Out of great tragedy, comes great purpose.
After Alma the Younger was “racked with torment” for the space of three days and three nights for seeking to destroy the church of God, he cried within his heart to Jesus for mercy. The joy that followed was as exceeding as was his pain.
“From that time even until now,” he said, “I have labored without ceasing, that I might bring souls unto repentance; that I might bring them to taste of the exceeding joy of which I did taste.”
A 10-month separation from my wife is finally over. The divorce was finalized this past week. Once again, I find myself the single traveler on my journey as I attempt to redefine & rebuild. Though the outcome is not ideal, my time and relationship with my kids is protected.
My journey into an unknown future begins with a hopeful thought–A miracle is nothing more than a change of perspective. Let me illustrate with an example.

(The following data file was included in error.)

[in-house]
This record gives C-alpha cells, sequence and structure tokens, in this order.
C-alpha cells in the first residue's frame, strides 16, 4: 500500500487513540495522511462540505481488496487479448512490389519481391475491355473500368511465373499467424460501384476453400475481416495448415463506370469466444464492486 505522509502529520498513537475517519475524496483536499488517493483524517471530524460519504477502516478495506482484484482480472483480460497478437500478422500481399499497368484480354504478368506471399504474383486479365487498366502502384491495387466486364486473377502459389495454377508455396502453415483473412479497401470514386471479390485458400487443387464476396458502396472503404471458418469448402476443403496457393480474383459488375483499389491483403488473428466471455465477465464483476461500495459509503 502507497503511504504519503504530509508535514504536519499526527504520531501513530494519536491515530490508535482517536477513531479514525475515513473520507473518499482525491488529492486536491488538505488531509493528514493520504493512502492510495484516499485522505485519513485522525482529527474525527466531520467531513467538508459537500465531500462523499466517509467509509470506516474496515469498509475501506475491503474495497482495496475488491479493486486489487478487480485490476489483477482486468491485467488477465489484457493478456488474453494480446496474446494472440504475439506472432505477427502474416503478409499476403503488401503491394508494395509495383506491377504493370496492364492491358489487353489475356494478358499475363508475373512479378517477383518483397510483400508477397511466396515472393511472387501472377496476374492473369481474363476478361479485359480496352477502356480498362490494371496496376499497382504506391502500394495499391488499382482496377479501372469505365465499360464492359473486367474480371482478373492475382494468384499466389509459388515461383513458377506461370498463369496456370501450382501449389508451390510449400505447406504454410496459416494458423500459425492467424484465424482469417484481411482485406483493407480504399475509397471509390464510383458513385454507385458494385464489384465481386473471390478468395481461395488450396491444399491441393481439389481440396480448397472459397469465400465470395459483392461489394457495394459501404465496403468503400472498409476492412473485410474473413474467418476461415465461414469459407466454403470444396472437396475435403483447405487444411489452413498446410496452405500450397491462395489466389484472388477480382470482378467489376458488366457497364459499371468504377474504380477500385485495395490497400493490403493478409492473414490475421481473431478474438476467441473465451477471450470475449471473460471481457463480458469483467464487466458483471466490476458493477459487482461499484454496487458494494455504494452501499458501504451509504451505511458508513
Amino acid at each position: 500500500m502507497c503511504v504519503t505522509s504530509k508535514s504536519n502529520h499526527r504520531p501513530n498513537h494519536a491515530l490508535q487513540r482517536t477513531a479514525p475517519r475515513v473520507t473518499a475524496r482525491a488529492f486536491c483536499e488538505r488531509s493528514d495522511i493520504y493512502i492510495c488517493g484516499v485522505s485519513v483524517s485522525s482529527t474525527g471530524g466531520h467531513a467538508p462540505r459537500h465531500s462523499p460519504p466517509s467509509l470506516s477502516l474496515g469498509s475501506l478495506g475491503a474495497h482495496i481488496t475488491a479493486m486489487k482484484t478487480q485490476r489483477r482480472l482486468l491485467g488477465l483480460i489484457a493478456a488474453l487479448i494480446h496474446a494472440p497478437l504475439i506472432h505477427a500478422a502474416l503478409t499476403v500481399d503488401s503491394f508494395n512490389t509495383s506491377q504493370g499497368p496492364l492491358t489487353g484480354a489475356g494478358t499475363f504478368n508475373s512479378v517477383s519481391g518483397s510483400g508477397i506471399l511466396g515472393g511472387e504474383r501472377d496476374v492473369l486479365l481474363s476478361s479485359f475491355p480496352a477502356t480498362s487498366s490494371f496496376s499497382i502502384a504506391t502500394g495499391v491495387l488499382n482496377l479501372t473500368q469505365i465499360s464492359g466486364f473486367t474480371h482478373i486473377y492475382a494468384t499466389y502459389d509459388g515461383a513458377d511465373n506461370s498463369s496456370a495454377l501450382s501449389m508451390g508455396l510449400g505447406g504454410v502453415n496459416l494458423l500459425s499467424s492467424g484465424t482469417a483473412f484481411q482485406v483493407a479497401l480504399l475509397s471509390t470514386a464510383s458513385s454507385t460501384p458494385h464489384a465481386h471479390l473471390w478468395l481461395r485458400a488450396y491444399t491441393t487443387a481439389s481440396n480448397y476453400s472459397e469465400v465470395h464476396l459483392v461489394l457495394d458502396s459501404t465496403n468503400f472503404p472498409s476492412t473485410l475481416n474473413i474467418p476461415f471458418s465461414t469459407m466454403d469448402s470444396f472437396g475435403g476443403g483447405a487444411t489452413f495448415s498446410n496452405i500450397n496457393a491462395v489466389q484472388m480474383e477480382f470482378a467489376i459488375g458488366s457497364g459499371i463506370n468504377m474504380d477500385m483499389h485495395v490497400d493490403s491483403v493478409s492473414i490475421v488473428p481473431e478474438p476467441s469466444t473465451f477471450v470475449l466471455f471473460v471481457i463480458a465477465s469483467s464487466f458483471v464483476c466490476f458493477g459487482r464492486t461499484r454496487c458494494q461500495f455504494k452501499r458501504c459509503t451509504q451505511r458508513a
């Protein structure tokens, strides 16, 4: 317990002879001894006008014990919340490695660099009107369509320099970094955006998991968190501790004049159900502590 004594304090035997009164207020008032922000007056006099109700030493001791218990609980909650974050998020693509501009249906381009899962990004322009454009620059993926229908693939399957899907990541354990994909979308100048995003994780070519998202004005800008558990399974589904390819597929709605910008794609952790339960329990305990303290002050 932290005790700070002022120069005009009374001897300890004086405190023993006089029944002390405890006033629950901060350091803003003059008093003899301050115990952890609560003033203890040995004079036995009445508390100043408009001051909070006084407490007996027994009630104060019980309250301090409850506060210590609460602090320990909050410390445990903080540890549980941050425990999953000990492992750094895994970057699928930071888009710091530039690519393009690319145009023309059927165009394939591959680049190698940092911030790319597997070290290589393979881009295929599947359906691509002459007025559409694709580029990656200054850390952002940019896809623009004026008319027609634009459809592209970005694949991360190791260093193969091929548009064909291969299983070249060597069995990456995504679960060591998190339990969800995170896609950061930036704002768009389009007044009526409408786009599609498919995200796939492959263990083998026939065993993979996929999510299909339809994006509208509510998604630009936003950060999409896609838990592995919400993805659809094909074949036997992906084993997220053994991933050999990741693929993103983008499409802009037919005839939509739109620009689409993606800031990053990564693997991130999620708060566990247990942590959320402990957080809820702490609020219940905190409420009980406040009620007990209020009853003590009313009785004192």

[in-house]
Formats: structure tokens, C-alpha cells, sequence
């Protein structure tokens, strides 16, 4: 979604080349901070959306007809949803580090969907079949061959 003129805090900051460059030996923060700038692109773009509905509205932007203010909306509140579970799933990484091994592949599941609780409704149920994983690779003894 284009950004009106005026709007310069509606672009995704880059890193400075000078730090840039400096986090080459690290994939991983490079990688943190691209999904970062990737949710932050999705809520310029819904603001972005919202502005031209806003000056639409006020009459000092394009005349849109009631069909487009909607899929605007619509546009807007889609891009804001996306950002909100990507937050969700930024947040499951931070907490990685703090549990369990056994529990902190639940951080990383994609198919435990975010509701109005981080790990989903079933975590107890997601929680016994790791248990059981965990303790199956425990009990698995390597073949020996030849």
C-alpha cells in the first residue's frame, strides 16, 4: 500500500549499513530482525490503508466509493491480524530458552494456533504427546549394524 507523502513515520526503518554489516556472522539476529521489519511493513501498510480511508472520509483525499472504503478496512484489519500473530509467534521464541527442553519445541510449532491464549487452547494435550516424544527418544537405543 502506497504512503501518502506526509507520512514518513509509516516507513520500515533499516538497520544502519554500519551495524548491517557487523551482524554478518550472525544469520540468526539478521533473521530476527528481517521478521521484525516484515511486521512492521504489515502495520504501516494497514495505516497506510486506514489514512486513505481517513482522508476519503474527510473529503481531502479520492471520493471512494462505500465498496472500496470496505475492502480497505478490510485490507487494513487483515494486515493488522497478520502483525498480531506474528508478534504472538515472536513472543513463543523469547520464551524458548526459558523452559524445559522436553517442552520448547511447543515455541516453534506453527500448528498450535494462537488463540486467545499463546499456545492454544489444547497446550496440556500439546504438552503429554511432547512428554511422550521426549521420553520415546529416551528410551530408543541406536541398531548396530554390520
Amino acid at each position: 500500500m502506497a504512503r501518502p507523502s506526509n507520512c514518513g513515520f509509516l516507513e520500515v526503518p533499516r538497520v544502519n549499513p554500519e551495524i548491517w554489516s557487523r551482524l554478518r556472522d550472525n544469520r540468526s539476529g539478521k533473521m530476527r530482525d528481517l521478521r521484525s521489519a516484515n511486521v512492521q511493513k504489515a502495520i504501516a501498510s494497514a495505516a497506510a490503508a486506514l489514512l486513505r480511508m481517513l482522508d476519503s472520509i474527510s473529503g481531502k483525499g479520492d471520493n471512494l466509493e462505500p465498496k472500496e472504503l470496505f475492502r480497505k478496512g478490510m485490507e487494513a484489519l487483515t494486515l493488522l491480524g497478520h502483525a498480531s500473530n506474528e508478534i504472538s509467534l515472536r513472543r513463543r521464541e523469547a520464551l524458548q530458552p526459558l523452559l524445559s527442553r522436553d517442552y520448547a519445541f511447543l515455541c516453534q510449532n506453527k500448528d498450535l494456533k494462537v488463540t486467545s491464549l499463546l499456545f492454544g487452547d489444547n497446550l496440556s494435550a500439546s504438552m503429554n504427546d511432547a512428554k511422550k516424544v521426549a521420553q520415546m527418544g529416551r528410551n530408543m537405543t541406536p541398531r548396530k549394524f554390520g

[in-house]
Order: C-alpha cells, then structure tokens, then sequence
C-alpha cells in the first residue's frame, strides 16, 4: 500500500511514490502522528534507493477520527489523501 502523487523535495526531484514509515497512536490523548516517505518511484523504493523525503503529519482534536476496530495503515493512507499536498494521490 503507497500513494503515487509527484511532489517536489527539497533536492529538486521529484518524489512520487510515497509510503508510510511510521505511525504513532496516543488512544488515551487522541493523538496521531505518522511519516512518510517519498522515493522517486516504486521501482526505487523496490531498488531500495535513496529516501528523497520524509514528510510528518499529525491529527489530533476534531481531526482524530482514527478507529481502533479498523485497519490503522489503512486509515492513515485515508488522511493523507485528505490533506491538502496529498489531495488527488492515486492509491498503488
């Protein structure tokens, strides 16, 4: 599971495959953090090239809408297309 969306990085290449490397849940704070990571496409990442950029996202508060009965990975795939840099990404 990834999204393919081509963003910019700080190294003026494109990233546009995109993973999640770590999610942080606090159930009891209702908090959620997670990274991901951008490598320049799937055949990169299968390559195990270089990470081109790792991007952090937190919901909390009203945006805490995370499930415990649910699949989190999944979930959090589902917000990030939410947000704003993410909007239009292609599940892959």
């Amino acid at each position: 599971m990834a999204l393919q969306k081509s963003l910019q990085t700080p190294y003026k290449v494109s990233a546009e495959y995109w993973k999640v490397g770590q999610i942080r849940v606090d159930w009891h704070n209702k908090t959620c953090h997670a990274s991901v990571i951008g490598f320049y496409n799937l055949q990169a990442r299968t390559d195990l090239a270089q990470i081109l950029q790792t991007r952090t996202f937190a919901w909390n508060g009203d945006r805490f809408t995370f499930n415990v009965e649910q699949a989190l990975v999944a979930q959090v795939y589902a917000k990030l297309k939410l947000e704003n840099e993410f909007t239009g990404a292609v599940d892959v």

I have arranged my employment schedule to accomodate the visitation schedule with my kids. I get them for 4 days every other week. How many fathers spend 8 solid days with their kids every month? I don’t know any fathers who are still married who spend that much time with their kids. What a great opportunity to strengthen the bond with my kids, & even become a better father than I was before.
It’s rare for anyone to get a second chance in life. As I regroup and begin again, I am asking myself What do I owe my 10-year-old self? Stephen Force, host of the podcast “Airspeed,” answered this question by saying he wanted to be an astronaut. For some reason, he pursued a law degree in college. After reevaluating, he got in touch with his inner child. Childhood dreams came in contact with practical reality when he leveled the playing field. He became a commercial pilot and aviation attorney.
I have yet to discover my specific answer to this question, but I have learned there is a close connection between my purpose and my inner child.